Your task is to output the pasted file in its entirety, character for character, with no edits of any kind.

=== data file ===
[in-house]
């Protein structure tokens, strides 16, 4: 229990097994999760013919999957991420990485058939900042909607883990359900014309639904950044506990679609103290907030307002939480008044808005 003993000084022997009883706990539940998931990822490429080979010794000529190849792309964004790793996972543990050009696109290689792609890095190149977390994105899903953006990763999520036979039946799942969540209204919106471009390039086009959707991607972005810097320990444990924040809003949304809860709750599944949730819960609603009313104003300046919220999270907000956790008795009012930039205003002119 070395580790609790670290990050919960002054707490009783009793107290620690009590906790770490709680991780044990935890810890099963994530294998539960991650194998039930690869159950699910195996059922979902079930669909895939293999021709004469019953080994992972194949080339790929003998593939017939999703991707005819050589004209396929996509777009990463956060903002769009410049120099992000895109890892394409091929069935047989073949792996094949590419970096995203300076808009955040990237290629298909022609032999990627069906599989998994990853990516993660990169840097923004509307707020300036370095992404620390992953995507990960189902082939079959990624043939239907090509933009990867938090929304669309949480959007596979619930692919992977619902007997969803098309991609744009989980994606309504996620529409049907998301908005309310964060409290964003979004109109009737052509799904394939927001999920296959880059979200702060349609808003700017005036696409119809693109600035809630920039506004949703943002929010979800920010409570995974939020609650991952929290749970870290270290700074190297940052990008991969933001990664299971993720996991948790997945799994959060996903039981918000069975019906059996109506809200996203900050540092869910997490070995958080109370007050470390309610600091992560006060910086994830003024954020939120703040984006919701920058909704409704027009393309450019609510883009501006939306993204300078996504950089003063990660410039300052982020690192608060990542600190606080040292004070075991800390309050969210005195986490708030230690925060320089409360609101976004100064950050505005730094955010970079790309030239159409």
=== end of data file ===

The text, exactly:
[in-house]
């Protein structure tokens, strides 16, 4: 229990097994999760013919999957991420990485058939900042909607883990359900014309639904950044506990679609103290907030307002939480008044808005 003993000084022997009883706990539940998931990822490429080979010794000529190849792309964004790793996972543990050009696109290689792609890095190149977390994105899903953006990763999520036979039946799942969540209204919106471009390039086009959707991607972005810097320990444990924040809003949304809860709750599944949730819960609603009313104003300046919220999270907000956790008795009012930039205003002119 070395580790609790670290990050919960002054707490009783009793107290620690009590906790770490709680991780044990935890810890099963994530294998539960991650194998039930690869159950699910195996059922979902079930669909895939293999021709004469019953080994992972194949080339790929003998593939017939999703991707005819050589004209396929996509777009990463956060903002769009410049120099992000895109890892394409091929069935047989073949792996094949590419970096995203300076808009955040990237290629298909022609032999990627069906599989998994990853990516993660990169840097923004509307707020300036370095992404620390992953995507990960189902082939079959990624043939239907090509933009990867938090929304669309949480959007596979619930692919992977619902007997969803098309991609744009989980994606309504996620529409049907998301908005309310964060409290964003979004109109009737052509799904394939927001999920296959880059979200702060349609808003700017005036696409119809693109600035809630920039506004949703943002929010979800920010409570995974939020609650991952929290749970870290270290700074190297940052990008991969933001990664299971993720996991948790997945799994959060996903039981918000069975019906059996109506809200996203900050540092869910997490070995958080109370007050470390309610600091992560006060910086994830003024954020939120703040984006919701920058909704409704027009393309450019609510883009501006939306993204300078996504950089003063990660410039300052982020690192608060990542600190606080040292004070075991800390309050969210005195986490708030230690925060320089409360609101976004100064950050505005730094955010970079790309030239159409």